Wilom jumped off the boat and walked along the shore.
“W … Wilom?”
Wilom stopped abruptly. “Aunt Jali?”
She was old. Her hair was white, she seemed to have shrunk inside her clothes. Wilom thought he recognised the jumper she was wearing, but the colours had faded, so he couldn’t be sure.
Jali stood up a little straighter, and her wrinkled face crumpled. “Wilom! I … you … where …”
Wilom waited for her to finish a sentence, silently preparing his answers. Where have you been? Are you dead?
But she never finished the sentence. She raised her arms like she was about to throw them around Wilom, then lowered them again, sadly.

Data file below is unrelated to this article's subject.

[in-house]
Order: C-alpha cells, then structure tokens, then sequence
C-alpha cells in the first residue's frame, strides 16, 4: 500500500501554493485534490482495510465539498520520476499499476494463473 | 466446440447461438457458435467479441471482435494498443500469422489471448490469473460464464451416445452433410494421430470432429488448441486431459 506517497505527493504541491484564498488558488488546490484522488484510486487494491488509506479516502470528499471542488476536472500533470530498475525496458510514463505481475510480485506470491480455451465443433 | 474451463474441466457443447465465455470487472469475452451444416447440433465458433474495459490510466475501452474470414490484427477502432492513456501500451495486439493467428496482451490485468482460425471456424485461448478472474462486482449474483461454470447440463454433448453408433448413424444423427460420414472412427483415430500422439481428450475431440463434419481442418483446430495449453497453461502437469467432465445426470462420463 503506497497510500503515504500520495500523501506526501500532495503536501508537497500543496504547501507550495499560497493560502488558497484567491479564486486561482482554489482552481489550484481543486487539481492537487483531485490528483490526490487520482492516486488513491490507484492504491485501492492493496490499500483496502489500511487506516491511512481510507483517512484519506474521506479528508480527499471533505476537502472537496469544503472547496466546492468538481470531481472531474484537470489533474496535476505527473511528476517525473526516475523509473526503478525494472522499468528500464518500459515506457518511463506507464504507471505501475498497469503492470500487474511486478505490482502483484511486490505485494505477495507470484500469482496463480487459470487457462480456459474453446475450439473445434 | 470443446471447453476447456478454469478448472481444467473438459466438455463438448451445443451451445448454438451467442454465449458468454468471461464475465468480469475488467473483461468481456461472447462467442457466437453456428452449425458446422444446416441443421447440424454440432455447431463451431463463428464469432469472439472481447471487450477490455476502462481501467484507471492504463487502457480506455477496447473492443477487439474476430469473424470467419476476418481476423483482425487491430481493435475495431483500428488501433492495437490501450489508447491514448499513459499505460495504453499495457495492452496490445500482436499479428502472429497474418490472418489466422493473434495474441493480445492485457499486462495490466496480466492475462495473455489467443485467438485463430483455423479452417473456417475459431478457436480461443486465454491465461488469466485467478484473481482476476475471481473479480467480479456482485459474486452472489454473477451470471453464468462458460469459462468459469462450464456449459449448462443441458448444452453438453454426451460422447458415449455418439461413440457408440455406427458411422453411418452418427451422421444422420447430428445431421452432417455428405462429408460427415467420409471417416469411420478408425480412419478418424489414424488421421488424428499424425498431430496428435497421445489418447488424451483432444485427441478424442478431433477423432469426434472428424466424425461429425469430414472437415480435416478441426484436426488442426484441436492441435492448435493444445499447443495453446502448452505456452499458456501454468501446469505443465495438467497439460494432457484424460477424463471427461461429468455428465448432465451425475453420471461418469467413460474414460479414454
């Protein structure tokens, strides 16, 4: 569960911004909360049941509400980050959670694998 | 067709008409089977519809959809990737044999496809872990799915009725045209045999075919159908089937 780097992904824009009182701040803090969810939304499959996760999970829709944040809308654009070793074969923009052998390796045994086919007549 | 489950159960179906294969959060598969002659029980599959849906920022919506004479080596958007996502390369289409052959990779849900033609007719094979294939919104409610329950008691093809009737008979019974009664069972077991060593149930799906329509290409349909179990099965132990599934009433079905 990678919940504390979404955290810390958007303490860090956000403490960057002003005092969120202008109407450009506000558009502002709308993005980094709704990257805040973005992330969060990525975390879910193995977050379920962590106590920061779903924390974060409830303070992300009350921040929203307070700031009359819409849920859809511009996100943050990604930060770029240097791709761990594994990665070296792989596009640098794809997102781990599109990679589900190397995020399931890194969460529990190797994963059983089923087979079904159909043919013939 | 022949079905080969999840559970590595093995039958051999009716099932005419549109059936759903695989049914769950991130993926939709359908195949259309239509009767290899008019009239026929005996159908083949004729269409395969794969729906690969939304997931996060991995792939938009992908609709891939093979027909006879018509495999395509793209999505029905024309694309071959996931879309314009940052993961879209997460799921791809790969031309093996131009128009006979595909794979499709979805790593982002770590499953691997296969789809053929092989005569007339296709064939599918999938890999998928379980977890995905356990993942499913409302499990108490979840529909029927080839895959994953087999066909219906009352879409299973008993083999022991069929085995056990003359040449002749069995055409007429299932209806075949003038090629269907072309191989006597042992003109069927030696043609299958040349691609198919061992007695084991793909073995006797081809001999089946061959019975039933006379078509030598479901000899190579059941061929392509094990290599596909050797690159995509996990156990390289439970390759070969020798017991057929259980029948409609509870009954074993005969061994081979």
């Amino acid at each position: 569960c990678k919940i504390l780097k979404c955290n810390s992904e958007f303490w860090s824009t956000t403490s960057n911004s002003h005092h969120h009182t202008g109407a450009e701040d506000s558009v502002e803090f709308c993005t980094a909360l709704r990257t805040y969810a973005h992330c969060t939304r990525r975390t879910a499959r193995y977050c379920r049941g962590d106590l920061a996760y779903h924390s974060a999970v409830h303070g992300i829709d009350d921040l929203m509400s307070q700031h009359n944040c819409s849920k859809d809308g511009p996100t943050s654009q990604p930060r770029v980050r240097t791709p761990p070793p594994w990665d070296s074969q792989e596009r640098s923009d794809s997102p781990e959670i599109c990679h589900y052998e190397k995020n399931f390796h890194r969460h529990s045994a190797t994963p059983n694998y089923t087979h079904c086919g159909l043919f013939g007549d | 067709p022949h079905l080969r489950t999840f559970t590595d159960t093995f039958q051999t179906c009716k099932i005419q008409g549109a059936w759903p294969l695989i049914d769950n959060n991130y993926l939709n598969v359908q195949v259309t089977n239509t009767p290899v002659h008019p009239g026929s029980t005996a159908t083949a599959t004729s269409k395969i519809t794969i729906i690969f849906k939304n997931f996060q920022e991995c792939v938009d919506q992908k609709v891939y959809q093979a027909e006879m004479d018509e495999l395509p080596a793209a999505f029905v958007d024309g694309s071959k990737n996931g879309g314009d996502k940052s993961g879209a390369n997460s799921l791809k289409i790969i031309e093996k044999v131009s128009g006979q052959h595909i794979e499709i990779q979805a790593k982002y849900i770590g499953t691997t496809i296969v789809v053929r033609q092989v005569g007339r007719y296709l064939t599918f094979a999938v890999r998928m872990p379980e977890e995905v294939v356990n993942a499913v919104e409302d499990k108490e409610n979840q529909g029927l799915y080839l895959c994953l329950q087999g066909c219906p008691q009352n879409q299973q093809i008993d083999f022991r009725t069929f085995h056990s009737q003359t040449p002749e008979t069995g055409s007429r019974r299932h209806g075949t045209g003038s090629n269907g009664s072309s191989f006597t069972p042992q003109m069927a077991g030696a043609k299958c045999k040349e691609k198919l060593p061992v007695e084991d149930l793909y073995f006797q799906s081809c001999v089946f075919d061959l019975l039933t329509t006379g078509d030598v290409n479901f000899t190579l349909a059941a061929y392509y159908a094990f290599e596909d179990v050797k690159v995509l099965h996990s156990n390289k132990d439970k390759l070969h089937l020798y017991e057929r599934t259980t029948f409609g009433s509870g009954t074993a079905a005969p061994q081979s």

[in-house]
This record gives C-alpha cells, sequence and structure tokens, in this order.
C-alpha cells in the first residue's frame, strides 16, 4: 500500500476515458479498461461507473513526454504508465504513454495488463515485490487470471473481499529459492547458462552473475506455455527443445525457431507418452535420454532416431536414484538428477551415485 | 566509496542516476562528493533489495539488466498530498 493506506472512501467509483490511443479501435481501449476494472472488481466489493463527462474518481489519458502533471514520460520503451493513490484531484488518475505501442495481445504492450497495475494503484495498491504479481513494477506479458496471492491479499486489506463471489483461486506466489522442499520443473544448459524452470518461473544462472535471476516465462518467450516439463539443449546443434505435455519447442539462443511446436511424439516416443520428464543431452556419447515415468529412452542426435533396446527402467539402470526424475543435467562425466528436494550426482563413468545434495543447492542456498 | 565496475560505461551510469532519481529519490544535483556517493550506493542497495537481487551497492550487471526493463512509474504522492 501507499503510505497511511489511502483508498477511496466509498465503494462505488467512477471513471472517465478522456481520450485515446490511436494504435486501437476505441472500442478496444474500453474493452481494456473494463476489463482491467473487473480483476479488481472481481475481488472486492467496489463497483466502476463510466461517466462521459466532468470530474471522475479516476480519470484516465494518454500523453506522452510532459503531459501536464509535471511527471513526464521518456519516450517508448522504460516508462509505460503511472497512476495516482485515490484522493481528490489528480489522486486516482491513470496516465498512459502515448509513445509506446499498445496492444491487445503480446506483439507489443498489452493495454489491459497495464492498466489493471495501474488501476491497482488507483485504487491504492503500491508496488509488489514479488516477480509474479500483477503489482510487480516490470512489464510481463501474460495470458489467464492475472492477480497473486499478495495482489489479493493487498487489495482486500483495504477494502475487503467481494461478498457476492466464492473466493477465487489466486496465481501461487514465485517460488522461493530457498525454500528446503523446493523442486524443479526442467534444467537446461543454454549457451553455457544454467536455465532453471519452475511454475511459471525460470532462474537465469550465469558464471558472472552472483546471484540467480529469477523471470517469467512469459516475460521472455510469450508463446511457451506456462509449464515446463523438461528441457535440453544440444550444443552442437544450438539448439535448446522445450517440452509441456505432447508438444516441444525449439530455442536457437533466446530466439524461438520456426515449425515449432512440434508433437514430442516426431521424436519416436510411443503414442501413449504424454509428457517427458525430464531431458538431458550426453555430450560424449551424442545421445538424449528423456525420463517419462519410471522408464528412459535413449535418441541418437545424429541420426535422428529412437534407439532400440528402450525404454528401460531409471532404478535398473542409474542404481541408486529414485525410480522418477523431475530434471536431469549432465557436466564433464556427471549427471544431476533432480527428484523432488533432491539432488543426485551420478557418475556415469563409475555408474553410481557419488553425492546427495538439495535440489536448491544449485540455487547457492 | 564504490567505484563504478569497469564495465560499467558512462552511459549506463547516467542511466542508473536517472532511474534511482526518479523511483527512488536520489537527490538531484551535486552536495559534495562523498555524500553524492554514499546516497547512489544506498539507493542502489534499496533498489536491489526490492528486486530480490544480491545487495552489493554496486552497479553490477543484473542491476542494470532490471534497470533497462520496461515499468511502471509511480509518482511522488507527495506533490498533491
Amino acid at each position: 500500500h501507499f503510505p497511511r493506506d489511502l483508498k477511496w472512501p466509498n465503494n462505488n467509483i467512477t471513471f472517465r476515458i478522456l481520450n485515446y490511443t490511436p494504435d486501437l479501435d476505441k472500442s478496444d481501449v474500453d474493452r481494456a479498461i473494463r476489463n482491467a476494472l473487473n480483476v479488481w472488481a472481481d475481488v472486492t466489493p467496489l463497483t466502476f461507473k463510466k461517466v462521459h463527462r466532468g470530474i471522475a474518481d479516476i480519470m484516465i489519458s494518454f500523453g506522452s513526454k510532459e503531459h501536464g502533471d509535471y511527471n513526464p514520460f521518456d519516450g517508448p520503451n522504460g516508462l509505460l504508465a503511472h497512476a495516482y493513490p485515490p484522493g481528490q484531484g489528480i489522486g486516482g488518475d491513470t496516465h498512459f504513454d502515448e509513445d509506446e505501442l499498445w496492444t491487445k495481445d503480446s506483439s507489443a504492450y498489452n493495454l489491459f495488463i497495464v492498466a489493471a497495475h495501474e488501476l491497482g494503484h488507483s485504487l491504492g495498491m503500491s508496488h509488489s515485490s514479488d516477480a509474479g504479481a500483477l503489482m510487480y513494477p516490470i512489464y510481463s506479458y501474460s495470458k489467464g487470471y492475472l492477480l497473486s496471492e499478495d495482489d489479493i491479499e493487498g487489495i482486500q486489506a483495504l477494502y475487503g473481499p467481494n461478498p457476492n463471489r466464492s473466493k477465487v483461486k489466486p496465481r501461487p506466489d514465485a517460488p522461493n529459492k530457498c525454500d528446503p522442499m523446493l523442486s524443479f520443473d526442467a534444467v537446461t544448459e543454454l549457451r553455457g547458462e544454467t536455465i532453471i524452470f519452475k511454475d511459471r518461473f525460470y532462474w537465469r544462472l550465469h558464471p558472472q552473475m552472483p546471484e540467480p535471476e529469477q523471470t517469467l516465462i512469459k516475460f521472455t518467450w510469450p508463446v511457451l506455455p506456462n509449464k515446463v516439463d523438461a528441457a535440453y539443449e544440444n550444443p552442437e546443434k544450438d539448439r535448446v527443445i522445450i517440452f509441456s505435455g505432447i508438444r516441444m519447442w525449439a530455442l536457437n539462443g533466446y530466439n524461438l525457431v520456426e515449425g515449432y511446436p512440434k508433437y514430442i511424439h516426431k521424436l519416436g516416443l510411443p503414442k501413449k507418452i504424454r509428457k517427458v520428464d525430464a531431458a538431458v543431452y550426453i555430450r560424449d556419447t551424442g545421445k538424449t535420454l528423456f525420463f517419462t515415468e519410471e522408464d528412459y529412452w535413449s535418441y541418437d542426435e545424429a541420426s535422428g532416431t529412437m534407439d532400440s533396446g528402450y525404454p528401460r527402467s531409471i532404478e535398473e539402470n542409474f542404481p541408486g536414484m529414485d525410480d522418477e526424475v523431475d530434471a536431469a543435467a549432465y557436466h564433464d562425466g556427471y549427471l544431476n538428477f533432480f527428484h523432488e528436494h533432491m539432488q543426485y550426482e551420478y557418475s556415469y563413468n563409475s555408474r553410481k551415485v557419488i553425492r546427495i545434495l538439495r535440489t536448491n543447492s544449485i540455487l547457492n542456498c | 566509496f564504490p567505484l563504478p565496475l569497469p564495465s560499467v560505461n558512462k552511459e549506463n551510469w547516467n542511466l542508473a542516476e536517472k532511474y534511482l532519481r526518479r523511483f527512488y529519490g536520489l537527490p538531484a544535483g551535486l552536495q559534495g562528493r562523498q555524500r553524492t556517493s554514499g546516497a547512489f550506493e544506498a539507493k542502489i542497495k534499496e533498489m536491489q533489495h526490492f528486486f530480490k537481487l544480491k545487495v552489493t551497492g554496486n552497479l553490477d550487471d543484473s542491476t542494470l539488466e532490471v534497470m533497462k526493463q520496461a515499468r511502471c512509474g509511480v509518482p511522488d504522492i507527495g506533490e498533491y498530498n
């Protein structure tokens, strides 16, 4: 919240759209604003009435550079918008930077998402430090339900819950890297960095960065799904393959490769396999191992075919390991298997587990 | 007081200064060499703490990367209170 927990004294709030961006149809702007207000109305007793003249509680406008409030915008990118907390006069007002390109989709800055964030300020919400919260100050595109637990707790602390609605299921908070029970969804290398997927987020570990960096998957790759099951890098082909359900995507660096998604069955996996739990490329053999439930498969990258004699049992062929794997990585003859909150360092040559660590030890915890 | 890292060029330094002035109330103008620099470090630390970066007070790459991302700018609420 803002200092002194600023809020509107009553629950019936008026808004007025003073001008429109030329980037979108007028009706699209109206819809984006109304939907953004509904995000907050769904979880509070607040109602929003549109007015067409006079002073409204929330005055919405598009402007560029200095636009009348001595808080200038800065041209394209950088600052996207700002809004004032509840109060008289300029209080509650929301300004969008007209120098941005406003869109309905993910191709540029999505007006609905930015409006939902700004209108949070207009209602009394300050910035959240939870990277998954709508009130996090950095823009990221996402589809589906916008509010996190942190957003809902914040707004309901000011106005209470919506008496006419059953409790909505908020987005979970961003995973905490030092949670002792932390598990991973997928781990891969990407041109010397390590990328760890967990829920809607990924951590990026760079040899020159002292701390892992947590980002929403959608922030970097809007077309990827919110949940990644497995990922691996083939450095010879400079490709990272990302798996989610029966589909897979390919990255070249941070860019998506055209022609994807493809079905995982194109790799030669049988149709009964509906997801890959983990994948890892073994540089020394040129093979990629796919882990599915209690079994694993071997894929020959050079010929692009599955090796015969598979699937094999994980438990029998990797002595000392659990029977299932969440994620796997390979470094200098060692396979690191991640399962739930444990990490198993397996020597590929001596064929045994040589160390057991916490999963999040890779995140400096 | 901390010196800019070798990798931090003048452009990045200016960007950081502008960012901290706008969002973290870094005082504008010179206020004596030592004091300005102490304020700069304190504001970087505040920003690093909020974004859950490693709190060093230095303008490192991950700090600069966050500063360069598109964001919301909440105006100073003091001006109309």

Wilom stepped forward and wrapped her in an embrace.
He bent his head over her shoulder and rested his chin near the back of her neck. She reached her arms up to touch his shoulders. He could feel how the texture of her skin had changed, and how her bones seemed so close to the surface.
“You said you’d be back by morning,” she said.
“I know,” Wilom said. “I … had a change of plans.”
“And all we had of you was the note … oh, Wilom, honey, we were right! We were right – something happened to you and now …”
Wilom realised all of a sudden what she and Tanim had expected. Of course. He’d put off visiting them, but he hadn’t even written! With no contact from him, they’d thought … and he’d thought he had so much more time.
She pushed him away and wiped tears from her eyes. “Well,” she said. “It’s alright – I’m here now. Let’s go together, won’t we?”
Wilom paused, looked at her, and then burst out laughing.
Her stunned face only made him laugh harder, until his sides hurt and his mouth ache.